Saturday, 11 May 2013

The Road to Wigan Pier

Well played, Wigan. That was an exciting FA Cup final and although I always support the underdog (unless the underdog is playing Sunderland), I was especially pleased for Wigan. And as an unrelated flower point, I did like the white rose buttonholes, although it looked like only Dave Whelan's and his wife's survived the game!

I went to a friend’s wedding in Wigan earlier this year, and I was excited to have an excuse for another George Orwell pilgrimage. After today, as far as I’m concerned, this has been Wigan’s year!

Orwell wrote The Road to Wigan Pier after living with working class families in industrial towns in the north of England; the first half of the book is an account of his visits and his observations and the second half is an essay on the issues of class and socialism that come up in his work. I read it one summer holiday while I was at university, around the time I was devouring all of his books that I hadn’t read before – Keep the Aspidistra Flying, Burmese Days, Down and Out in Paris and London, Homage to Catalonia and A Clergyman’s Daughter. I’m pretty sure Coming Up for Air was the last book I read, a year or so later. I bought most of these second hand from bookshops in Greenwich and Camden, and managed to get all four volumes of the collected letters and journalism second hand too. My main recollection of The Road to Wigan Pier is Orwell’s account of following coal miners as they worked, and the way in which he was treated differently because he was seen as a gentleman:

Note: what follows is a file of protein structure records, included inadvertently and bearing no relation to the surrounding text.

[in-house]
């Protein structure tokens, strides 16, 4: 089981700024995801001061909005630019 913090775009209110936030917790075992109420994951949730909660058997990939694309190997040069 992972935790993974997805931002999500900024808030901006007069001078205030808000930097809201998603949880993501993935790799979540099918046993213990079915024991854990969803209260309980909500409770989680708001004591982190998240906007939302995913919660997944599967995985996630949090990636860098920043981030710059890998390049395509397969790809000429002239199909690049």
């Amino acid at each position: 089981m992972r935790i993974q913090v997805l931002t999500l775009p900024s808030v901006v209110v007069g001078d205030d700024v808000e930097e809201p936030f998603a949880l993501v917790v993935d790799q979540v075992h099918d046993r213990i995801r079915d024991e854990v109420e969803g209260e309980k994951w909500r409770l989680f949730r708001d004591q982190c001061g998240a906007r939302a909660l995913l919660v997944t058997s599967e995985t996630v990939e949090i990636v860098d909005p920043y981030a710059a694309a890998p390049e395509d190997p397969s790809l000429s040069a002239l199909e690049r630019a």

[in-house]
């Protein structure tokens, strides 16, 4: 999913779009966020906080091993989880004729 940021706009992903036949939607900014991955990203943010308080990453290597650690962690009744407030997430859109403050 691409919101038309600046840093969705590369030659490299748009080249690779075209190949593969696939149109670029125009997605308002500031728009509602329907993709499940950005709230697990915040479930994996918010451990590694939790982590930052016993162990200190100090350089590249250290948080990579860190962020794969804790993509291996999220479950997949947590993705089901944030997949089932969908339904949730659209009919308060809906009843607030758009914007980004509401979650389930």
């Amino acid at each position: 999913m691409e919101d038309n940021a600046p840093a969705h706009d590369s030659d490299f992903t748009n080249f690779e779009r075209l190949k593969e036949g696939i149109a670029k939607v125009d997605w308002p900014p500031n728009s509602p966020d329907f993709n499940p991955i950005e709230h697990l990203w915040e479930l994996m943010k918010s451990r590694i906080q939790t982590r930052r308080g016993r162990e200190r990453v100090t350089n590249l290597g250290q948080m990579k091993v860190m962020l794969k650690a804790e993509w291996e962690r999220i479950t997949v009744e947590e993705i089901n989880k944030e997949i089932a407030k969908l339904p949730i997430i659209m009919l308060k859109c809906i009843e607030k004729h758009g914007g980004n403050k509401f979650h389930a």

Even with miners who described themselves as Communists I found that it needed tactful manoeuvrings to prevent them from calling me 'sir'; and all of them, except in moments of great animation, softened their northern accents for my benefit. I liked them and hoped they liked me; but I went among them as a foreigner, and both of us were aware of it. 

I couldn’t believe it when I walked along the canal and saw Wigan Pier for the first time. It looks like a pair of metal skis. I was flicking though my old copy of The Road to Wigan Pier in the car, and I couldn’t resist posing for cheesy picture with my book. I’m sure Orwell would roll his eyes if he saw that photo, so I won't include it here.

There’s a new pub called The Orwell just across the canal. I don’t think Orwell went to a pub while he lived in Wigan, but I expect he’d still be pleased with the recognition. They did a great, strong pot of tea – and that, he would appreciate.

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